What has been your favorite role?

I’ve really enjoyed so many roles. Meg in Phantom of the Opera was the most exciting, since I went on a two-year national tour; Anybody’s in West Side Story—I got to be a tomboy, dance with the boys, be tough and gritty, and also tour through Italy, Lebanon and Japan. Playing the fast lindy dance role in Swing! the Musical was a blast since it combined my love of swing dancing and my love of musical theater. I loved getting to play the role of Jacky in Pump Boys and Dinettes, a small five-person musical with each character playing an instrument. They changed the role of Jackson to be a girl so that I could play the part, and I got to be the lead guitar player in the band.

You are part of a very talented and musical family. Tell us about them—how have they influenced you?

My father, Lowell Hershey, is a trumpet player and because of him I had free tickets to Paul Taylor, Alvin Ailey, Martha Graham, New York City Ballet performances. I got to see all of the Broadway shows he played including Peter Pan when I was around five and then I listened to the record every single night; and Big River when I was 10 and again loved listening to the record. My mother, Carol Hershey, was a pianist and a painter, and because of her there was always classical and jazz music on the radio at home, and I got to play piano with her or sing with her. Both my mother and father had an incredibly strong practice ethic and so I learned very early on that the most important thing was to be consistent and always practice. I was able to be very self-motivated, which is incredibly helpful for a self-employed person.

Do you feel that working in Queens has influenced you in any way?

I came back home to Queens after touring all over the place because I wanted to plant roots, feel like I was part of the community, and it has been wonderful to reconnect with memories and create new ones. I’ve been a Queens girl since my family moved from Manhattan when I was nine months old, and I love to be around the trees and the combination of quiet and bustle.

Do you see a lot of talent with the young people that you work with and teach?

The amount of talent is incredible and so inspiring. I have students who have agents and who have performed in commercials, movies, the US Open; gotten four call-backs for the lead role in the Broadway production of Mathilda; have been selected to appear at Carnegie Hall as winners of vocal competitions and more.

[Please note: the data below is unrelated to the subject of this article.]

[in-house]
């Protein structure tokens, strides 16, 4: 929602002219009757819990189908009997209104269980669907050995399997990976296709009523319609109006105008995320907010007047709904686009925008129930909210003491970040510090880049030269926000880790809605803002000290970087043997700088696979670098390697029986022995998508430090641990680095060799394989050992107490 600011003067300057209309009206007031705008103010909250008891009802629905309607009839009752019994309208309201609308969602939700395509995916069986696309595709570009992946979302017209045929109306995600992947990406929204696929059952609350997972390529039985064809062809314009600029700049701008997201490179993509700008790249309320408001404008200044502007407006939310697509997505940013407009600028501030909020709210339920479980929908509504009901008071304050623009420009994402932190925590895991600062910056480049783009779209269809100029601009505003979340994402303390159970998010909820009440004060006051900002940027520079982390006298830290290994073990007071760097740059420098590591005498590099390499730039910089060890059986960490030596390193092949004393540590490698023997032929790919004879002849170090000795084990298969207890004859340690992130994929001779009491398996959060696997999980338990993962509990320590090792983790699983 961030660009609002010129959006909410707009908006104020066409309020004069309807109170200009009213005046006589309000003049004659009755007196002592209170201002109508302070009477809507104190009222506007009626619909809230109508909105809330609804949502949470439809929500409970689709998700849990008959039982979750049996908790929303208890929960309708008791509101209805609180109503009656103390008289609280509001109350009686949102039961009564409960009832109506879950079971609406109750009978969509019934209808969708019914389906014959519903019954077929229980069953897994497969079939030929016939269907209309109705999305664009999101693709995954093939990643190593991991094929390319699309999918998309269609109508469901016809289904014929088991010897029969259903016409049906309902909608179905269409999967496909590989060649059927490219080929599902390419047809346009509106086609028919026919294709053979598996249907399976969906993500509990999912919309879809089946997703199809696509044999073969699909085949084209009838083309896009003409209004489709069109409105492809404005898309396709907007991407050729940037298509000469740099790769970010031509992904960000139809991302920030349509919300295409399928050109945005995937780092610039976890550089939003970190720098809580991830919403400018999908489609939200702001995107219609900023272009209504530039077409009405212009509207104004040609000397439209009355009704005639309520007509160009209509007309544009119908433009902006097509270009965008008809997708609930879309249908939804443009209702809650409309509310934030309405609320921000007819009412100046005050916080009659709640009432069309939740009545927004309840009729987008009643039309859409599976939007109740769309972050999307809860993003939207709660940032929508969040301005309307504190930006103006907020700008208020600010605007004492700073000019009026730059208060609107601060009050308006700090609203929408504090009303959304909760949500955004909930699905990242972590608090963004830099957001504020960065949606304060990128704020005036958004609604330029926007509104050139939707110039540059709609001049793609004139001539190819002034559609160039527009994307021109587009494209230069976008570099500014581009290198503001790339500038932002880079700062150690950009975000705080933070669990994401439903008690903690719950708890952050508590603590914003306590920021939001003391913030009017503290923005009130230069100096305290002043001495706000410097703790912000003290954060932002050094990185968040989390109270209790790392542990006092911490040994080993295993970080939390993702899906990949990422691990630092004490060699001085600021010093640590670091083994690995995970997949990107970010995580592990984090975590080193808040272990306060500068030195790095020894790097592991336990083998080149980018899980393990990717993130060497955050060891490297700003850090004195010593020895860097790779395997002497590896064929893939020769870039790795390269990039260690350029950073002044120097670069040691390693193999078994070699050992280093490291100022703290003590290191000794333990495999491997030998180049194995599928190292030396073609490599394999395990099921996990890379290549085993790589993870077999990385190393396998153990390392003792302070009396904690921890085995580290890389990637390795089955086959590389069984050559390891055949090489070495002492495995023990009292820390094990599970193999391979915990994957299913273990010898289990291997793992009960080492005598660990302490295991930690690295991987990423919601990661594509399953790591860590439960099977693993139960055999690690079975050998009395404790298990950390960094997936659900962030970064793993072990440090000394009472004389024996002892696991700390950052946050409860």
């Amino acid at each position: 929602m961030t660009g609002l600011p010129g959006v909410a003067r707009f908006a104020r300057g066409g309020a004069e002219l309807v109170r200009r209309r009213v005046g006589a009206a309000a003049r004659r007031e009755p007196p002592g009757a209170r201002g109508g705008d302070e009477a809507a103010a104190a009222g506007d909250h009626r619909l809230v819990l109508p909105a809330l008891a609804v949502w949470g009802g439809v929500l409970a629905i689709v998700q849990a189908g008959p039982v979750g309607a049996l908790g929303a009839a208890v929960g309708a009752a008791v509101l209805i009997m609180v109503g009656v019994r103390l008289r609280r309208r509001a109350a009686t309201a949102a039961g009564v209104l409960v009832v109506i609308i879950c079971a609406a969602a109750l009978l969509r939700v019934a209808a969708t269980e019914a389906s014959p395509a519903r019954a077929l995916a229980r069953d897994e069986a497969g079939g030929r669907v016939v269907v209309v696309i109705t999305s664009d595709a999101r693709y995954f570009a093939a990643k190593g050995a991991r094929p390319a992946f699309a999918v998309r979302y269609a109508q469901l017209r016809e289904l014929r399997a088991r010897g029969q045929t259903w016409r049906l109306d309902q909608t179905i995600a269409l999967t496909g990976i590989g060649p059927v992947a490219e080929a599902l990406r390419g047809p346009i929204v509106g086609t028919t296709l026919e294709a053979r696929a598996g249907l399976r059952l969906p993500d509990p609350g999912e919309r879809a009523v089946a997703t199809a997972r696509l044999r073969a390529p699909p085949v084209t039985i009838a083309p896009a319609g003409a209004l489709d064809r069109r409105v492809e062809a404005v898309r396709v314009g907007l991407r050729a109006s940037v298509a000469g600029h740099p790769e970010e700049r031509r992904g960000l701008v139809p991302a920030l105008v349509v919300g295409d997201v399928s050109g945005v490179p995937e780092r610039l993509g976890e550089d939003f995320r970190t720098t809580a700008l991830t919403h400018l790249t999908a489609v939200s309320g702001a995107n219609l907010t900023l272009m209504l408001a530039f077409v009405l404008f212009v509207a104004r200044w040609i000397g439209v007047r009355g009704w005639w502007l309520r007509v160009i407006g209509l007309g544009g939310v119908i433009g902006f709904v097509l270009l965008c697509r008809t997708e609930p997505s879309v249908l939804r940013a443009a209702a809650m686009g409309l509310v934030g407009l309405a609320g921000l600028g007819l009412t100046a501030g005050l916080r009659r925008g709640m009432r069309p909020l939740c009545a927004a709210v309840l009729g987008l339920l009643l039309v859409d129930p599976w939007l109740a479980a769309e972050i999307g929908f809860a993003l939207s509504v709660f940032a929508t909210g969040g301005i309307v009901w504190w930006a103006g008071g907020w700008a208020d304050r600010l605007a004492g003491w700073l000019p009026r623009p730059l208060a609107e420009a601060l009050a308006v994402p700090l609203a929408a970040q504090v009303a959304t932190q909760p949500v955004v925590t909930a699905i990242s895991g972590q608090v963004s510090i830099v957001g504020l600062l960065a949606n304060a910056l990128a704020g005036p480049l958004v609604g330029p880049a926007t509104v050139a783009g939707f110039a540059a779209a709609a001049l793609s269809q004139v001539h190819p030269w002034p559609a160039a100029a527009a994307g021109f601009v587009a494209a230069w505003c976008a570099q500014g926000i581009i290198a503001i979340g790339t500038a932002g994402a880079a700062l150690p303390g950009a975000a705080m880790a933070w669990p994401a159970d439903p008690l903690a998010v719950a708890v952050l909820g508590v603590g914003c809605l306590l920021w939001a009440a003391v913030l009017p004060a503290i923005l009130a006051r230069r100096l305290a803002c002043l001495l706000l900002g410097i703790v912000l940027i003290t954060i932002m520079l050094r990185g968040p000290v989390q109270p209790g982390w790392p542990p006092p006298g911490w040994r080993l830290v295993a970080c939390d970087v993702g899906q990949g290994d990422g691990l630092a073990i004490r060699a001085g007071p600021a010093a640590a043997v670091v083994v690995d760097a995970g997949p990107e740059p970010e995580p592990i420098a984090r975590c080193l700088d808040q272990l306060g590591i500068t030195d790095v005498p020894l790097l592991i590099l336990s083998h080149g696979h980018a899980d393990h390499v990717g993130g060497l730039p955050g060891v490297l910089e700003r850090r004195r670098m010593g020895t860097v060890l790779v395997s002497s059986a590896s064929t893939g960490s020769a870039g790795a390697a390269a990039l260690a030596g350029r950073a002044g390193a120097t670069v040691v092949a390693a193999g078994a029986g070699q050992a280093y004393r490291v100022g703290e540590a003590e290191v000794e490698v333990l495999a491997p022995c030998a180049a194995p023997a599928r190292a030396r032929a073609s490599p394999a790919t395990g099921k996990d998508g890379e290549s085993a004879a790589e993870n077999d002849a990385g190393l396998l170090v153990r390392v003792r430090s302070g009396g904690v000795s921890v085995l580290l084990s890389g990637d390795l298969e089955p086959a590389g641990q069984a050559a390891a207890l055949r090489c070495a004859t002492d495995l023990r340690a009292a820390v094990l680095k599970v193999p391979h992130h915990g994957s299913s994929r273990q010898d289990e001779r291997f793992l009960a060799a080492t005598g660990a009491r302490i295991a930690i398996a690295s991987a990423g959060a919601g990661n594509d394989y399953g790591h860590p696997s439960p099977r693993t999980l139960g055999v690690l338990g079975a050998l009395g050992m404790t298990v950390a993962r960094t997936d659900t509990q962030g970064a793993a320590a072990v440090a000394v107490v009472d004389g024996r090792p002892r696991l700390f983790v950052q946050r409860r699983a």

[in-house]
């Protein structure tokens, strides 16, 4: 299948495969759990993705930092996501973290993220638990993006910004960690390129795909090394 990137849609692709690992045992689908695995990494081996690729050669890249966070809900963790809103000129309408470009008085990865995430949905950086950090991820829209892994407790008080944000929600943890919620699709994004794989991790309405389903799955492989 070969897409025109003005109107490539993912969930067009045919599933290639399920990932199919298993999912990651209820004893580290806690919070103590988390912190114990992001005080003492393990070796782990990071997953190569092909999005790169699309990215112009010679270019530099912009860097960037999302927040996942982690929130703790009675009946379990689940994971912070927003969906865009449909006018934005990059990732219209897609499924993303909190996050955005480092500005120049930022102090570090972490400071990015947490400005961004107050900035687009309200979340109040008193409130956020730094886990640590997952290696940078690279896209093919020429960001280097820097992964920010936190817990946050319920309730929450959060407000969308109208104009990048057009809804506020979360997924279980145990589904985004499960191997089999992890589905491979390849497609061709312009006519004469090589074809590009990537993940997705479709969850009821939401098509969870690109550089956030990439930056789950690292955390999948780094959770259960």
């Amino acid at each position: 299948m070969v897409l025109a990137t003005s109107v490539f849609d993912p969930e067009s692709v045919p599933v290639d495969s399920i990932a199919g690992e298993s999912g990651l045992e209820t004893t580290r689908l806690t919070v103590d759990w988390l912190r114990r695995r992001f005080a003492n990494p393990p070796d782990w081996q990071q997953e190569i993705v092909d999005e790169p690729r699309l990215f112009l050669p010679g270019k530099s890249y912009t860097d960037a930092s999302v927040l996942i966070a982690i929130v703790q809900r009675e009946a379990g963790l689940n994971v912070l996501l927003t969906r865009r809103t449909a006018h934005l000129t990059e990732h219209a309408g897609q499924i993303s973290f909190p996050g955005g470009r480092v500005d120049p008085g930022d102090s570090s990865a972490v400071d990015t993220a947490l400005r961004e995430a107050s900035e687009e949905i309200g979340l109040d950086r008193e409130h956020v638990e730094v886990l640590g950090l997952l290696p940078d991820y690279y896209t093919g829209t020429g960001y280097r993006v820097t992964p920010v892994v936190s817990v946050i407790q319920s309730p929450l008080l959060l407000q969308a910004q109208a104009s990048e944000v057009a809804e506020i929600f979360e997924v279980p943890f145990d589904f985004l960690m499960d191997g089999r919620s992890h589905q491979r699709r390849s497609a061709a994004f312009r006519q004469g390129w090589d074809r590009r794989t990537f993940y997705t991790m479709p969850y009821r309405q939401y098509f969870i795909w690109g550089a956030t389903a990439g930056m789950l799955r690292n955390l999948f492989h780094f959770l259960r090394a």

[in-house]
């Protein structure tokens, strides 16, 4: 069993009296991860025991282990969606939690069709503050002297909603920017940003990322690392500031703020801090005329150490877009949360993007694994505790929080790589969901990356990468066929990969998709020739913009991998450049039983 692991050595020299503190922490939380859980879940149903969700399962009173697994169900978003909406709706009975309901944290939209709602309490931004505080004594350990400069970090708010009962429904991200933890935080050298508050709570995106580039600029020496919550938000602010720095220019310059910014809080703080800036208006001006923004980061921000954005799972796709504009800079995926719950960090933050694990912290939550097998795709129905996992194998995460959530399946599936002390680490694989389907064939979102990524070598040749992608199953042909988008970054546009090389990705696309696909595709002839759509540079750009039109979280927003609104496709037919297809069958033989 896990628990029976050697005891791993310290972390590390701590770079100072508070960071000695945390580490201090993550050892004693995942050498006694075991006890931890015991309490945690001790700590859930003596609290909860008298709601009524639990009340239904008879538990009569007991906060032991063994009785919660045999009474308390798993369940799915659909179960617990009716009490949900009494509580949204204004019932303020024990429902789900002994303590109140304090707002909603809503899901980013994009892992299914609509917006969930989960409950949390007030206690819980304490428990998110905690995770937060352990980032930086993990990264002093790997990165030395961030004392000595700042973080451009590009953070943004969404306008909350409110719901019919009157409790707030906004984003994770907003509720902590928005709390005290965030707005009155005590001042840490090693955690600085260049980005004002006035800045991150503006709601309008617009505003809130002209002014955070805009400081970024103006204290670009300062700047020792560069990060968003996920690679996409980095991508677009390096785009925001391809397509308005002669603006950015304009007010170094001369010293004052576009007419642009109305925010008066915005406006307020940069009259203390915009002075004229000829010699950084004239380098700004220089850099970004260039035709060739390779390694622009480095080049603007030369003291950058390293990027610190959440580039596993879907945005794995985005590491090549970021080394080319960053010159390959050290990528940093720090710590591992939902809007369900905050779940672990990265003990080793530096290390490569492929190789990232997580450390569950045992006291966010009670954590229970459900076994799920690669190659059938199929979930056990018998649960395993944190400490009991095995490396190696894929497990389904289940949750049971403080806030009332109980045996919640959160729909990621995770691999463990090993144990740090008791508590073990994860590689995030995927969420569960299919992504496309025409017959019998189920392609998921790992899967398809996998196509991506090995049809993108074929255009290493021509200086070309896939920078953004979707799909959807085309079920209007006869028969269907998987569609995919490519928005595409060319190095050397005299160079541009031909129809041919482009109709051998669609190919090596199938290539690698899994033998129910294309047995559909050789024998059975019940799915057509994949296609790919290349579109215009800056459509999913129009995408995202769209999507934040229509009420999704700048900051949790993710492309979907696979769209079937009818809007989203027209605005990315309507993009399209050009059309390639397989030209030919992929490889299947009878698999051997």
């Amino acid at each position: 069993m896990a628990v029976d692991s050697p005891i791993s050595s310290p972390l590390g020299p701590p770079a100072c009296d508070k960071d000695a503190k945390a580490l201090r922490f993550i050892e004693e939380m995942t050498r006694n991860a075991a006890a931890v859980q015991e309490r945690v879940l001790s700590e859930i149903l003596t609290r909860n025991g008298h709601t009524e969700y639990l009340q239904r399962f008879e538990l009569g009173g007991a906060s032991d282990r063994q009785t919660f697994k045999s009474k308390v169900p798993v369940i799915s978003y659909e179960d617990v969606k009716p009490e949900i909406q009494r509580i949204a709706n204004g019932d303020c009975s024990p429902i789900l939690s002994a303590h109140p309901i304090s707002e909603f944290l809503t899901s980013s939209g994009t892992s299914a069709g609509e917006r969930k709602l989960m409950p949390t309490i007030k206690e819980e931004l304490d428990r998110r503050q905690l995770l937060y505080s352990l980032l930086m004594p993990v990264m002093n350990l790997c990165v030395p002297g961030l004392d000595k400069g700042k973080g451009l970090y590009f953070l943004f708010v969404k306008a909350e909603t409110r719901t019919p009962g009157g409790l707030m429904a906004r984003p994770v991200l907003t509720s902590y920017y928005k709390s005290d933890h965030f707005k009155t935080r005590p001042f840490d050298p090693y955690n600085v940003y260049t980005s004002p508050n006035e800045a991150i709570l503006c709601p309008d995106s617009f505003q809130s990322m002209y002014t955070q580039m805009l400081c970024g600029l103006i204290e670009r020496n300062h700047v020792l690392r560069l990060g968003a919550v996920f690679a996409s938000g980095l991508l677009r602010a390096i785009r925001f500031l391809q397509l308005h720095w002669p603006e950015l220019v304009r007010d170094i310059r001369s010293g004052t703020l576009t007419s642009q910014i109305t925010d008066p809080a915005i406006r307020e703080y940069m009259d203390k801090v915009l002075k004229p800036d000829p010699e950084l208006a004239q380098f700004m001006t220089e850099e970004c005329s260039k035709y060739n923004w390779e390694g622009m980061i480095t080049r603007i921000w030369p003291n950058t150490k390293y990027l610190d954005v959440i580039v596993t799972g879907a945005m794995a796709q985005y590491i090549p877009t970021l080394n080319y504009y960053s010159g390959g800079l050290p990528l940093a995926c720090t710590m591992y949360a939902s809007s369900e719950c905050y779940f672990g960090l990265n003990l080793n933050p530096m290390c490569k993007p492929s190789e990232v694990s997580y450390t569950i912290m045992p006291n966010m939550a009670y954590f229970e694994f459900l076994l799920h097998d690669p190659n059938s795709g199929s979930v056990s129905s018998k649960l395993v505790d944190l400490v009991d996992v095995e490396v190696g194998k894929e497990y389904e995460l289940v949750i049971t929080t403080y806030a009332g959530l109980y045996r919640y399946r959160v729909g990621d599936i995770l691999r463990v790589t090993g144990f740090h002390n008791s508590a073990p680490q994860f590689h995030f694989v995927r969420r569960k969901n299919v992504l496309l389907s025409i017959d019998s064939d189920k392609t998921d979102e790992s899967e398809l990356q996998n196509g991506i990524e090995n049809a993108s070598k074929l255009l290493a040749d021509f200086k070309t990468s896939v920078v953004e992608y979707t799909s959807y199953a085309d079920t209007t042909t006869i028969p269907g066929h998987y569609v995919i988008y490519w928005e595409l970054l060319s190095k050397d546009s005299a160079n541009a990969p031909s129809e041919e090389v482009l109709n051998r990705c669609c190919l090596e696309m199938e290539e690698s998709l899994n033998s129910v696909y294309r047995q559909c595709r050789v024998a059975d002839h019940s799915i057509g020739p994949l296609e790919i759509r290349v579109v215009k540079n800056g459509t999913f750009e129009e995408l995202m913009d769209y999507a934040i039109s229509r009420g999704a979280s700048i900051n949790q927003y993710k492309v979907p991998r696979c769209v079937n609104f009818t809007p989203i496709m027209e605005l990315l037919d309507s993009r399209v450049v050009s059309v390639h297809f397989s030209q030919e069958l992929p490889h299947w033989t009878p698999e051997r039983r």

Are you planning on changing or expanding your program?

Every year I think about how everything went and I make changes. This past year I split my actors into two casts instead of one big cast, and found a way to get all of the ages to work together to foster more of a sense of community and more of a mentoring feeling.

Is there anything else you would like readers of the Queens Gazette to know about you?

I teach free ballroom dancing at Forest Park in the summers in June and July and in the final lesson, my entire band comes and plays all of the partner dance styles. More people should take advantage of this opportunity, so keep your eyes open for next year’s park events. My husband, Nick Russo (guitar, banjo) and I (vocals and guitar) are always performing in many styles of music in venues throughout the city and the world. In January, we feature ourselves in the Benefit Concert, so that’s another opportunity to come hear us play locally. Updates are on the www.gardenplayers.com Web site. For the past three years I’ve been working on creating a balance of taking care of my twins who are now almost three, and finding time to continue to be at the top of my creativity in my job. It’s difficult but it gives me more understanding and appreciation of all of the parents who somehow find time to volunteer for the Garden Players as their creative outlet. I have also been forced to slow down, which is a great gift.